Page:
Brad Greenwood had a bit too much to drink at a wedding, and he needed a ride home.
“Uber X took me home,” said Greenwood, an assistant professor of management and information systems at Temple. “I emailed myself that night, and I was like, ‘Uber was helpful.’ That’s the actual genesis of the paper. Now, it’s situated in a much larger body of work.”
Greenwood’s experience with Uber, a ride-sharing service, sparked his already existing interest in studying the effects of the app on fatalities related to drunk driving. Greenwood teamed up with his colleague Sunil Wattal, another assistant professor of management information systems, and in January the two published their study, “Show Me the Way to Go Home: An Empirical Investigation of Ride Sharing and Alcohol Related Motor Vehicle Homicide.”
Greenwood and Wattal found that from 2009 to 2014, the introduction of Uber X, Uber’s low-cost option, in California reduced alcohol-related vehicular fatalities by 3.6 to 5.6 percent.
“We’re pretty excited by these findings,” Wattal said. “At some level, we think the findings are also what you would expect. One of the reasons that people drive drunk is that there are not many low-cost options to get home.”
Greenwood and Wattal think that’s why Uber X is connected to fewer alcohol-related fatalities, while Black Car, Uber’s premium service, has not had the same effect.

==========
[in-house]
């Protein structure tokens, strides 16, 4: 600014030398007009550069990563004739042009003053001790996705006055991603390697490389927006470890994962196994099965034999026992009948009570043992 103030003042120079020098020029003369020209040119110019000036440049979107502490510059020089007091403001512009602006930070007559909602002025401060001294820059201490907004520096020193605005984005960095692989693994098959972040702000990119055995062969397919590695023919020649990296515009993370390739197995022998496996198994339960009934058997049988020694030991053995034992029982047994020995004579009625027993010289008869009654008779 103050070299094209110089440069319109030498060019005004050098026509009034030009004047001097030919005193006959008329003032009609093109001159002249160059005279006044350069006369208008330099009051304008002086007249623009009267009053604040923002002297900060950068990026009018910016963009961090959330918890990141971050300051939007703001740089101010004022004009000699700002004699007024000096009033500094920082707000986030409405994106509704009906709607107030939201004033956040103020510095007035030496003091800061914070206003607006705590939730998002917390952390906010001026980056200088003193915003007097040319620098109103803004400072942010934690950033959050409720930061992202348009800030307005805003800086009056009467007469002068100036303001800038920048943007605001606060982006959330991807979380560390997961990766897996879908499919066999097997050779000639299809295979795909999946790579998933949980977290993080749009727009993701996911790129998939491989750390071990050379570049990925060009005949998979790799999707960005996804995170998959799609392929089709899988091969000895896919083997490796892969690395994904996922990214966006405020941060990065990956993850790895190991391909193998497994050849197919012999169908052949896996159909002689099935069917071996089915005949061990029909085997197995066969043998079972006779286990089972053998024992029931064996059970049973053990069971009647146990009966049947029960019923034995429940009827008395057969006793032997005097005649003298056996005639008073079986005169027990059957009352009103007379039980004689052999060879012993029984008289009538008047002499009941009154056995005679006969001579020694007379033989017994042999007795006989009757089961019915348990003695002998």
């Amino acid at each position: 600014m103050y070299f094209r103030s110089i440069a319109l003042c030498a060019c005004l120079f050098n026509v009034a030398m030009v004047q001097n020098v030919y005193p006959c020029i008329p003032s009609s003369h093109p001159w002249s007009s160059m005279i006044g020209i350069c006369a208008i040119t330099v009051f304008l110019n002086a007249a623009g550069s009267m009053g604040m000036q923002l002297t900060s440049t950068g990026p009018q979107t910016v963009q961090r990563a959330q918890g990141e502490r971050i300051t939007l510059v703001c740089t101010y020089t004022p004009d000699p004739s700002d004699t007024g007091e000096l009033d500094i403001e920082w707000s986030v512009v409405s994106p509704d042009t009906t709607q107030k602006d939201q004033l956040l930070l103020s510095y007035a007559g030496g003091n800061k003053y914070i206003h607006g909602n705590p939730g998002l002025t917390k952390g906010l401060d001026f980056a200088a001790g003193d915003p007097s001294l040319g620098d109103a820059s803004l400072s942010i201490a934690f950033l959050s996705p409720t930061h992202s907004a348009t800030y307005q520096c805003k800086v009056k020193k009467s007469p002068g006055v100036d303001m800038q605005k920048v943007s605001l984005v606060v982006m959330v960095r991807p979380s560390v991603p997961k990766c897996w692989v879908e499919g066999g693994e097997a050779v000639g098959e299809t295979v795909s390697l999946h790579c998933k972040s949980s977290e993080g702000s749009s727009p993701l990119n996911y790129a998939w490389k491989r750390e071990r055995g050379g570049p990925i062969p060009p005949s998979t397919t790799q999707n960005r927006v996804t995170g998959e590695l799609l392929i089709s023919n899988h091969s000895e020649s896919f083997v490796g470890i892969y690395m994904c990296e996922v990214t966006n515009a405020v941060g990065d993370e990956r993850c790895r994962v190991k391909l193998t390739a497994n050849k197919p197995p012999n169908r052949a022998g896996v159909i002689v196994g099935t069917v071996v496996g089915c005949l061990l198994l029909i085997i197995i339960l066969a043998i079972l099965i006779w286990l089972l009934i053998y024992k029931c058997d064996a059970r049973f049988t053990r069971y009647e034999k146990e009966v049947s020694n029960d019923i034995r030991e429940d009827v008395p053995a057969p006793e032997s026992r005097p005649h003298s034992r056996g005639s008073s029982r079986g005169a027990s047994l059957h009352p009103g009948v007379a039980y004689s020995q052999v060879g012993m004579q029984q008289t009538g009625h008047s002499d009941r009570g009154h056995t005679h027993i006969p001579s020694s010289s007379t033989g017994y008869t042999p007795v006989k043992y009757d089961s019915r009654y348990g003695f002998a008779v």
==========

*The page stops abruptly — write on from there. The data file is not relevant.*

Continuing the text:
Wattal said he and Greenwood tried to gather government data for their study from states including California, Texas and Florida, but California was the only state that had adequate data.
“Uber was introduced into many different places, but it has the most installations in California cities,” Wattal said. “California had 34 or more cities with Uber.”
All the data in the study was gathered from the California Highway Patrol Statewide Integrated Traffic Records System. Then, Greenwood said he and Wattal used the difference-in-differences estimation method to “try and establish causal relationships in [their] secondary data.”
“The reason that you would use something like that is because it mimics an experimental setup when you don’t actually have an experiment, and you can’t actually manipulate things,” Greenwood said. “So, we can see how the change in the trend of drunk-driving and alcohol-related fatalities is different in locations that get [Uber] from locations that don’t get [Uber].”
Greenwood added this method also helps account for the unobserved characteristics of the California cities, like their sizes and their differing rates of DUI arrests.
Wattal said that although this study was conducted using data from California, to an extent, it is still applicable to Philadelphia.
“The theoretical motivation for the study, like why people drive drunk, those factors are likely to be very similar across the country,” Wattal said. “So we expect the results would hold across the country.”
Greenwood said there are still many questions left unanswered, and he hopes other researchers continue to study the effects of Uber on society.
“Who are these lives that Uber is saving?” Greenwood said. “Are they affluent lives, lives that would’ve taken a taxi anyway? Are they lives of the socioeconomic lower class? … There’s so much left to do. I hope that people work toward unlocking these mysteries.”
Michaela Winberg can be reached at firstname.lastname@example.org or 215.204.7416.